This is the story of Ywain (or Yvain), one of Arthur’s lesser-known knights, told from the perspective of Gaheris and Lynet’s daughter Luneta. Ywain’s relationship with his lady, Laudine, as well as several other tales involving him and the lion he eventually acquires, are retold. According to Wikipedia (make of that what you will), the original was an unusual medieval romance because two characters who are in love actually get married to each other instead of other people.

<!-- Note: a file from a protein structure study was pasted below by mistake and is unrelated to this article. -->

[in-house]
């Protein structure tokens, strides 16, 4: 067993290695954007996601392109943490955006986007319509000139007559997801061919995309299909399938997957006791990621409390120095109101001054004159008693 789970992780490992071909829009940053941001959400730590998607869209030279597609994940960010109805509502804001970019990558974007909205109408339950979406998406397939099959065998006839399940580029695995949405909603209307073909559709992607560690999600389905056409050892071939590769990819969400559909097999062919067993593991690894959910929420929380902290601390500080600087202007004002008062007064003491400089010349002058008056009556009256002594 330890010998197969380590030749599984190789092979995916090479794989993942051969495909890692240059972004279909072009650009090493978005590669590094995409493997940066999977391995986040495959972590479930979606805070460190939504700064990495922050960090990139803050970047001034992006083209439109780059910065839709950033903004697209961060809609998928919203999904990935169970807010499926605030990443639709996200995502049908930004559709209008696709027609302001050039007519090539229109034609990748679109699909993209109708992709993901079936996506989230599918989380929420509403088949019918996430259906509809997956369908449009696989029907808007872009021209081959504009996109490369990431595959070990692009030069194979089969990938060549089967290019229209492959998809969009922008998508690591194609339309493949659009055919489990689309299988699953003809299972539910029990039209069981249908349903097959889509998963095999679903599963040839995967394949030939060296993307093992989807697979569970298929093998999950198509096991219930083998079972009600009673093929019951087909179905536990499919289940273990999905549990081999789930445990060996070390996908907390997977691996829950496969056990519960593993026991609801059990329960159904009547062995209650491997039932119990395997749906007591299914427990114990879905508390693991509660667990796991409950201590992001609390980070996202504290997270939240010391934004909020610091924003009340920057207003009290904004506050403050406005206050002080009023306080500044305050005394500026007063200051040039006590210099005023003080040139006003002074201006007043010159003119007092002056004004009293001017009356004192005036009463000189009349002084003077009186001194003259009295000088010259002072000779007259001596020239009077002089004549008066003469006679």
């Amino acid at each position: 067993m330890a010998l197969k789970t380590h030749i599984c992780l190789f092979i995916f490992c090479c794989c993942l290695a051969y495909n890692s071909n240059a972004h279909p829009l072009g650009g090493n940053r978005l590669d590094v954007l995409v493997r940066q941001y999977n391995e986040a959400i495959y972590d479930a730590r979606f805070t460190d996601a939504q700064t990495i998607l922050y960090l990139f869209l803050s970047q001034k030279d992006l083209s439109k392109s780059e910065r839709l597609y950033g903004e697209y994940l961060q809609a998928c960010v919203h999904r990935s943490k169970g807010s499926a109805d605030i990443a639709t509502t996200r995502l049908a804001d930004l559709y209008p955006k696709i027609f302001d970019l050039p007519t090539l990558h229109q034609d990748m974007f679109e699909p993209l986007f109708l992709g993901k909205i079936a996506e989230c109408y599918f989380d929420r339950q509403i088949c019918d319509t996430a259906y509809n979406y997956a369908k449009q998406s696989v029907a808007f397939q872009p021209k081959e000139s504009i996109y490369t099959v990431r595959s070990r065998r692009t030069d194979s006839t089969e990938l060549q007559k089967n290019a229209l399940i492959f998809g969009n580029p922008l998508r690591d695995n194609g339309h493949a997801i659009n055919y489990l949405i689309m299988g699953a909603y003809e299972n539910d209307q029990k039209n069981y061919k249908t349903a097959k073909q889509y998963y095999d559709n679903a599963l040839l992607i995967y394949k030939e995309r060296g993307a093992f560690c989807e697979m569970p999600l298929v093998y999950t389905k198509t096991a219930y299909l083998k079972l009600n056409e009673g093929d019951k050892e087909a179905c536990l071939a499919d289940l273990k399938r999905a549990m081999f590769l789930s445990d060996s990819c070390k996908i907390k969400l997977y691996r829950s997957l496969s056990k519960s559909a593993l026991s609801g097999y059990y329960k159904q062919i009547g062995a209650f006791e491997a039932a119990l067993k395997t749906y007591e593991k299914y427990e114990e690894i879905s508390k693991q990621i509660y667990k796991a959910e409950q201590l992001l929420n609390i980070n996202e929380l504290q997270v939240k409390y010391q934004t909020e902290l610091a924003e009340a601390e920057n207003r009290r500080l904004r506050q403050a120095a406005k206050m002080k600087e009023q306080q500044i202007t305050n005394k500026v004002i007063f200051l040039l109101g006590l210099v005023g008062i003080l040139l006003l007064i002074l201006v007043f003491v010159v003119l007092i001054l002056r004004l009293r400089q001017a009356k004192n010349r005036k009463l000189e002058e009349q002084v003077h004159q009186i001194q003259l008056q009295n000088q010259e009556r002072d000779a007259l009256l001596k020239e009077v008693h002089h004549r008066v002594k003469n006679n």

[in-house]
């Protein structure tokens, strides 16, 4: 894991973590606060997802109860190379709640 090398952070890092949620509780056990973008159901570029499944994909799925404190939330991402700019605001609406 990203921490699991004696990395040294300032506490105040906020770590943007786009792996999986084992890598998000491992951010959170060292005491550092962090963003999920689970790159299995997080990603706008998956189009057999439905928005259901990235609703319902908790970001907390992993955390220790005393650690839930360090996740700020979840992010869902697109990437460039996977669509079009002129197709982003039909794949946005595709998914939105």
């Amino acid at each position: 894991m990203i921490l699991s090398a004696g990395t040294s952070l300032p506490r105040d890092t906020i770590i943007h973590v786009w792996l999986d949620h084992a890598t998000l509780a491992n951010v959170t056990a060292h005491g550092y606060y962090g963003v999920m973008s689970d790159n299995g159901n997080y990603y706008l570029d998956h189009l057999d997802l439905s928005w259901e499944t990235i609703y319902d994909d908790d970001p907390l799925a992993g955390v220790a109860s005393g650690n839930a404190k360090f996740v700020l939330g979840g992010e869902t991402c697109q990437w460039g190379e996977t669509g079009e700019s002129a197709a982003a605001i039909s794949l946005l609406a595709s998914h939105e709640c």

Sixteen-year-old Luneta of Orkney has the most boring parents in the world. At least, according to her. It appears neither Gaheris nor Lynet bothered to give their daughter much detail on the adventure that brought them together and Luneta has grown up under the impression they are the most ordinary people possible. Like several other Morris protagonists, Luneta longs for excitement and adventure without really knowing what those entail. She also prides herself on her ability to manipulate people and is a little spoiled in that she expects to get her way eventually.